Needless to say, I wasn't in shape to spend a lot of time on this today. I hope you all can forgive me. As I write this, I'm in the midst of what will probably be about a 20 minute long moment of clarity right after I've taken my pain medication, so I'm going to write as fast as I can. If I start talking about my bike being stolen and evil clowns, or me and Princess Leia inviting the Klopeks over for a barbecue, you'll know that moment of clarity is up.

Beyond that, today's crest is dedicated to Crew and United States Men's National Team legend Frankie Hejduk and inspired by his favorite musician. I did a version of this back in 2012 when the USMNT played Jamaica in a CONCACAF World Cup qualifying group stage match at Crew Stadium. I've wanted to do something new with it since then. It seemed like a good opportunity to repurpose it.

I'm looking forward to tomorrow and being able to work more on this project. There are lots of ideas still going through my head for these last two weeks of 28 in 28, and Pee Wee Herman and the Klopeks just showed up on bicycles so I should probably go. Time to reapply the ice packs and fire up the barbecue.



We're half-way through 28 in 28. Can you believe it? Justin McIntosh at the Columbus Alive did another nice recap for week 2 on the paper's blog yesterday. You should check it out. We've received a few submissions from people who want to share their ideas, and those should be up on the Alive blog, soon. Keep sending them in! Remember, if you want to share your vision for the new Crew crest with us, email it to massivecityffc@gmail.com.

Since we're at the half-way point (and since I haven't had a day off in, literally, weeks) I thought it was time to do something a little off-beat and also time to take a bit of a break. So no long essay to accompany this design. Instead, I thought I'd let you guys do a little of your own research. The name of this design gives a clue to its inspiration—probably way too obvious of a clue, actually.

What I'm thinking is this: figure out what inspired this design, then, see if you can locate it somewhere. The first person to email a picture to us of themselves with a "Go Crew!" sign standing by a version of what inspired this design will get a Massive City FFC T-shirt. This might be tough, or maybe someone will get it right away. We'll see...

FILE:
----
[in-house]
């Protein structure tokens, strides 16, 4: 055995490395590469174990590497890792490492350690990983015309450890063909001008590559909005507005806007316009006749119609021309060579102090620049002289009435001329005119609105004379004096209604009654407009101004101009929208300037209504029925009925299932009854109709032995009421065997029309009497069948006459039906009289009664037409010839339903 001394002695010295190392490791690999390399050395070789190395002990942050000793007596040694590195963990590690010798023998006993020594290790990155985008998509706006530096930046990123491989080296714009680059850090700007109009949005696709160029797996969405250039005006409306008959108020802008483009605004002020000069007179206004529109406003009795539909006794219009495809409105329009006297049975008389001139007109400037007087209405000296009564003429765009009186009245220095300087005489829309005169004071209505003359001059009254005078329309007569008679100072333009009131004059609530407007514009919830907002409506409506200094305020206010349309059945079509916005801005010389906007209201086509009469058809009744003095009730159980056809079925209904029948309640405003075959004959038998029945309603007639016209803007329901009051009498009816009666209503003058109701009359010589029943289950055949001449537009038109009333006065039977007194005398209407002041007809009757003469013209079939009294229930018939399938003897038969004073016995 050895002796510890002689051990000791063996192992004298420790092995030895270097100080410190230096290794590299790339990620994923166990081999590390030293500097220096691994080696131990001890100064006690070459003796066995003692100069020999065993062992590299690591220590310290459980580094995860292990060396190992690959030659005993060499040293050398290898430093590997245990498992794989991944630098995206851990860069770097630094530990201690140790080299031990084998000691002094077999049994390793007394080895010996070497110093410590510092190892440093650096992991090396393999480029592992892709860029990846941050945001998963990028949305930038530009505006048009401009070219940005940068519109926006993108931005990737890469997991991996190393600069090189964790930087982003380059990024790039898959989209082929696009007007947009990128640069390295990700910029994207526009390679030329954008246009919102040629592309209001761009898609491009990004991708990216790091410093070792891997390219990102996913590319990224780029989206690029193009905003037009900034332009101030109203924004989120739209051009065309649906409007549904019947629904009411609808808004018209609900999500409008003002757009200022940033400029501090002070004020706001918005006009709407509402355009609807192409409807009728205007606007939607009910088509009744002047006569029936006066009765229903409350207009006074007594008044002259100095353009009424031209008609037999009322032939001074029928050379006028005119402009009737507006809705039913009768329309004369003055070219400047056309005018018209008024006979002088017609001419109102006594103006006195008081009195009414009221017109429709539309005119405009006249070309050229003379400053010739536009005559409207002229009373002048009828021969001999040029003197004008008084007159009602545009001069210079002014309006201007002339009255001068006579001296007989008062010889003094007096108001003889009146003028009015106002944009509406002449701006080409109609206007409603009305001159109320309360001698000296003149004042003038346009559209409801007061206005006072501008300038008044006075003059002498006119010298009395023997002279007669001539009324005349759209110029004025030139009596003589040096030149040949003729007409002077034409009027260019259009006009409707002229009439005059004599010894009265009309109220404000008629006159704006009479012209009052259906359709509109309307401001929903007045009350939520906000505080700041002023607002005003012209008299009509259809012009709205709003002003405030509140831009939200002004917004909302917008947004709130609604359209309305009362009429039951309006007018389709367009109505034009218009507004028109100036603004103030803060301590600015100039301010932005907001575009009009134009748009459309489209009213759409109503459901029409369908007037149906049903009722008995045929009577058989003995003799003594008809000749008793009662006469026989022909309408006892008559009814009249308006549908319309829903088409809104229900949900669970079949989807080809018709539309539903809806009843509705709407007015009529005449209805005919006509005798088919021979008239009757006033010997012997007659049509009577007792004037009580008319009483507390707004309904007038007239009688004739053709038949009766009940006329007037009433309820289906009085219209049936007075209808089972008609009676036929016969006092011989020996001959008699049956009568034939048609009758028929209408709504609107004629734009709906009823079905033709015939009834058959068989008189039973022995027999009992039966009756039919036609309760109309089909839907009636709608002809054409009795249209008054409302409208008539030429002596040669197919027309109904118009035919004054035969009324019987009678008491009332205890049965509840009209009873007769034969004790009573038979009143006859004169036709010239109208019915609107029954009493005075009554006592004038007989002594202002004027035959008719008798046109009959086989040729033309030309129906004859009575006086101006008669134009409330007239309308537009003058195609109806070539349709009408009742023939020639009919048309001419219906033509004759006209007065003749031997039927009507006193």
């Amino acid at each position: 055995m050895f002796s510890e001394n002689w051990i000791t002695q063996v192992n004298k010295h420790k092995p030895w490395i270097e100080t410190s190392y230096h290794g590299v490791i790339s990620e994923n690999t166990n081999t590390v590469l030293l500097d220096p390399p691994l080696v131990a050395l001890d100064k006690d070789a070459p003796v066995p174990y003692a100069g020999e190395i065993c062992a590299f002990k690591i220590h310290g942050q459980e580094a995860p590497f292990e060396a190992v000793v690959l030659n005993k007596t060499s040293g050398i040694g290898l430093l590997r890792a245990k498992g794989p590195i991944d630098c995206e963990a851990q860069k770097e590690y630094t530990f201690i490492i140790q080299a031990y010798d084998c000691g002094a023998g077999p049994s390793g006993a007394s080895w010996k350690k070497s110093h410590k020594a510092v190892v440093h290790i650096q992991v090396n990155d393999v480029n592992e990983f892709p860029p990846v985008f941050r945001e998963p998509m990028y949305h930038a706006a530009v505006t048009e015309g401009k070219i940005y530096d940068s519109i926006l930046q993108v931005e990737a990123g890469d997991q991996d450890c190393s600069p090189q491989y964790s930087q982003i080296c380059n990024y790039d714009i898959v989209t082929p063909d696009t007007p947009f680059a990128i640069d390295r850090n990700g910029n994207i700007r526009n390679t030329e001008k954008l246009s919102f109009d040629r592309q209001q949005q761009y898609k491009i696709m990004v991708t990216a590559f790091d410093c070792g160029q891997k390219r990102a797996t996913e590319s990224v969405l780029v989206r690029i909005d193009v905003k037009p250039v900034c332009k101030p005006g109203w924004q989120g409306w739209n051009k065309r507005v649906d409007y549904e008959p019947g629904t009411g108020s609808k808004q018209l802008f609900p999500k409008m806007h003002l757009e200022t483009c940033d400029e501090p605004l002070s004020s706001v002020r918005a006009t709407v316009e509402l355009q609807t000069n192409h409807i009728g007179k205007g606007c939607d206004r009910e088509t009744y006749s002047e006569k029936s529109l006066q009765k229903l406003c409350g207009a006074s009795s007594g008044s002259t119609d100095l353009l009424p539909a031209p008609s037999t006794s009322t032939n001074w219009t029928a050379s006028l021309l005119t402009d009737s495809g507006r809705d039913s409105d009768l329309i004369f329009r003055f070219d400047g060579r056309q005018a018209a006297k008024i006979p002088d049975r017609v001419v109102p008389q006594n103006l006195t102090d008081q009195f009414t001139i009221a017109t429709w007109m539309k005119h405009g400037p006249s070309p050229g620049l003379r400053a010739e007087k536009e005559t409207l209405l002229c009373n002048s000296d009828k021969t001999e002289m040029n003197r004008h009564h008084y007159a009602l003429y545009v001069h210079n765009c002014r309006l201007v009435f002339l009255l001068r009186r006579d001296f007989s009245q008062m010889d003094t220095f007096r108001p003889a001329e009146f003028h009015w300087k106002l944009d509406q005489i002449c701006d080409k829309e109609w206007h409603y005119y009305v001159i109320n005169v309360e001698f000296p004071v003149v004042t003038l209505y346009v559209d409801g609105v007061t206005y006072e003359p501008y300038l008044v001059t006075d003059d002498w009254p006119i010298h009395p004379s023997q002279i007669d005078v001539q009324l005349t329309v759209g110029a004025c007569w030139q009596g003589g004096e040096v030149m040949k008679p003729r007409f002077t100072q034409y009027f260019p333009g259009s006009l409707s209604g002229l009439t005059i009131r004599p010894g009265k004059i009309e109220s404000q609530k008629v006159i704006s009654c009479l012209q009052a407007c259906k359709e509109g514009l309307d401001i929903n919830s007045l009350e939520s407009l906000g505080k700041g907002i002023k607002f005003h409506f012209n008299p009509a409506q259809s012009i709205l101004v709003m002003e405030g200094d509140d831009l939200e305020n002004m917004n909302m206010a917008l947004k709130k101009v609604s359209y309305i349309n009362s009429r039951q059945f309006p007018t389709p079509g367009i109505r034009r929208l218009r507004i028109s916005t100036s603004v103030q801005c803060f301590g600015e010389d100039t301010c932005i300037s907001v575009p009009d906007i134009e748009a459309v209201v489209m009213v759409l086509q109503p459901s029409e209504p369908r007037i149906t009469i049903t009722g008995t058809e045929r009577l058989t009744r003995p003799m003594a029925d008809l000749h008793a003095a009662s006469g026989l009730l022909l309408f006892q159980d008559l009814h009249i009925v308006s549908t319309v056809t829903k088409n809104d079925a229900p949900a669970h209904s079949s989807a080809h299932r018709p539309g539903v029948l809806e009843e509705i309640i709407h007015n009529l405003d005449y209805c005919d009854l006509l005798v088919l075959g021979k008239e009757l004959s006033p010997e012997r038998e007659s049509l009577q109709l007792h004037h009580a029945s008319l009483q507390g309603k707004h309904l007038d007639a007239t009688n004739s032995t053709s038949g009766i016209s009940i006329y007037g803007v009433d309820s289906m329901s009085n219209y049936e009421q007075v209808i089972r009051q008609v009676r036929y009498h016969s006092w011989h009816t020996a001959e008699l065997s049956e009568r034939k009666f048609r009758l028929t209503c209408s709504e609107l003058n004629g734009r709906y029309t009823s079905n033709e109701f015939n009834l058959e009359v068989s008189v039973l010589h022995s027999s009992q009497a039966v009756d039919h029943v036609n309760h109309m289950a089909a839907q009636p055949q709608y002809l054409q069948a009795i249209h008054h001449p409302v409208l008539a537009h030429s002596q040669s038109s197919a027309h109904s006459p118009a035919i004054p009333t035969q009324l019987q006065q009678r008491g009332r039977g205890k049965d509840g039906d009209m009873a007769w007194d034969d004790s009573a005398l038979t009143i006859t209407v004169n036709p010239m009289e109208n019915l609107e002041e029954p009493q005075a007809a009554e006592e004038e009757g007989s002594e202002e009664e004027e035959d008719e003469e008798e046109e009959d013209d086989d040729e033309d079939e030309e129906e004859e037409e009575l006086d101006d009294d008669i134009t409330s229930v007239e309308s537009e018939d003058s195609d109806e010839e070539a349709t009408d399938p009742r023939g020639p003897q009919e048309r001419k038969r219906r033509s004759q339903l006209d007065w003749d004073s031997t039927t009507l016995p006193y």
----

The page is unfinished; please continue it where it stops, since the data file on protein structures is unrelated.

Thanks for making the first two weeks of 28 in 28 a lot of fun. I suppose all that's left to be said is @!#?@!


My great friend Pete Dully has said many things that spring into my memory now and then. One of those things is what I heard him call Columbus, Ohio a few years back when he got back home after a long trip overseas. "It's great to be back in The Heart of The Heart of It All," Pete said. I'm sure that my friend Pete is not the only person, nor the first, to ever refer to Columbus, Ohio as "The Heart of The Heart of It All," but he was the first person I remember hearing say it, and it comes to my mind sometimes still, several years later.

"Ohio, The Heart of It All!" has been around for decades. If you lived in Ohio back in the mid-1980s, you remember when the Ohio Division of Travel and Tourism created the slogan. "Ohio, The Heart of It All!" was everywhere. I remember seeing and hearing it on television commercials when I was a kid. It was on signs, T-shirts, sweatshirts, advertisements, road maps, license plates, buttons, stamps, hats, and pretty much anything you could imagine. It caught on and, since I still remember it 30 years later, it must have been a really good ad slogan. I still like it. And if Ohio is the heart of it all, then Columbus is arguably the heart of the heart of it all. Pete Dully has a way with words.

Today is Valentine's Day, and hearts abound. The most famous soccer club to use a heart for a badge is Hearts of Midlothian F.C. of the Scottish Premier League. That club's association with the heart symbol goes back to its origin in the 1870s, but the name goes back centuries. There are no past or present MLS teams with a heart on its crest, and I could find no past or present North American Soccer League team with a heart on its crest, either. It's strange that it is so rare, because the heart is such a ubiquitous and important symbol—both religious and secular, domestically and internationally.